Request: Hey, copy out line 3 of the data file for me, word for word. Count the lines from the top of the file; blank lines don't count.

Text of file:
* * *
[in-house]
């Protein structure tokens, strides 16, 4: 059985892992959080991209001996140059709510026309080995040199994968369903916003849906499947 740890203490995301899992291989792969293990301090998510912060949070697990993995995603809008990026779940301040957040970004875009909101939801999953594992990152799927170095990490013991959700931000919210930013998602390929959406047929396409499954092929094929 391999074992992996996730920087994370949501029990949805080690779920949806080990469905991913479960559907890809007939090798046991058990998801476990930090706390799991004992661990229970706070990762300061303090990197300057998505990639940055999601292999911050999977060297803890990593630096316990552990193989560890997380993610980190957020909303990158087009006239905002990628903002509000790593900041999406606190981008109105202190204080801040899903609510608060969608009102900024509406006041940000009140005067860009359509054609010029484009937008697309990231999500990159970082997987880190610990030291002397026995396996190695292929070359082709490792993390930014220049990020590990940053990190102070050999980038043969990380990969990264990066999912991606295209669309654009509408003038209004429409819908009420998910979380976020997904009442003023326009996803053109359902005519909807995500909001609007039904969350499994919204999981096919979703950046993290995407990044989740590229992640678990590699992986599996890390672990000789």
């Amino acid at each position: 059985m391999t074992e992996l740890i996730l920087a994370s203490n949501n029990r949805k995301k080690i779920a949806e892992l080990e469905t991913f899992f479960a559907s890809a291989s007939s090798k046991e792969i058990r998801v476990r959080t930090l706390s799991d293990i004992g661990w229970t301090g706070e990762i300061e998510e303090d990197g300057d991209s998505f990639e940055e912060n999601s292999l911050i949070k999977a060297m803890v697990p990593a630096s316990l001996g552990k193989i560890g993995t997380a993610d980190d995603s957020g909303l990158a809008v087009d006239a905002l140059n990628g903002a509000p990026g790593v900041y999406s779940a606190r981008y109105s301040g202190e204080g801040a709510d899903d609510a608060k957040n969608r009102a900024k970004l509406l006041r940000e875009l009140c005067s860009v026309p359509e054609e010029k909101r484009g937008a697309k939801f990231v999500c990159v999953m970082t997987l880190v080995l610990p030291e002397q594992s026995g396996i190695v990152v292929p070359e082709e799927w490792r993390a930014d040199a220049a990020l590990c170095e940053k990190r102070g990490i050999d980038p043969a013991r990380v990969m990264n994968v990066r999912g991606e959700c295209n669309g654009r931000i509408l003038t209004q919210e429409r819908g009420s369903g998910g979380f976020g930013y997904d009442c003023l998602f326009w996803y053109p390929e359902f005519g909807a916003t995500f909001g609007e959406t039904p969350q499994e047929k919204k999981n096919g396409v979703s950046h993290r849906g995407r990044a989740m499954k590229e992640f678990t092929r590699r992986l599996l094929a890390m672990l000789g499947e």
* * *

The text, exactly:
């Amino acid at each position: 059985m391999t074992e992996l740890i996730l920087a994370s203490n949501n029990r949805k995301k080690i779920a949806e892992l080990e469905t991913f899992f479960a559907s890809a291989s007939s090798k046991e792969i058990r998801v476990r959080t930090l706390s799991d293990i004992g661990w229970t301090g706070e990762i300061e998510e303090d990197g300057d991209s998505f990639e940055e912060n999601s292999l911050i949070k999977a060297m803890v697990p990593a630096s316990l001996g552990k193989i560890g993995t997380a993610d980190d995603s957020g909303l990158a809008v087009d006239a905002l140059n990628g903002a509000p990026g790593v900041y999406s779940a606190r981008y109105s301040g202190e204080g801040a709510d899903d609510a608060k957040n969608r009102a900024k970004l509406l006041r940000e875009l009140c005067s860009v026309p359509e054609e010029k909101r484009g937008a697309k939801f990231v999500c990159v999953m970082t997987l880190v080995l610990p030291e002397q594992s026995g396996i190695v990152v292929p070359e082709e799927w490792r993390a930014d040199a220049a990020l590990c170095e940053k990190r102070g990490i050999d980038p043969a013991r990380v990969m990264n994968v990066r999912g991606e959700c295209n669309g654009r931000i509408l003038t209004q919210e429409r819908g009420s369903g998910g979380f976020g930013y997904d009442c003023l998602f326009w996803y053109p390929e359902f005519g909807a916003t995500f909001g609007e959406t039904p969350q499994e047929k919204k999981n096919g396409v979703s950046h993290r849906g995407r990044a989740m499954k590229e992640f678990t092929r590699r992986l599996l094929a890390m672990l000789g499947e």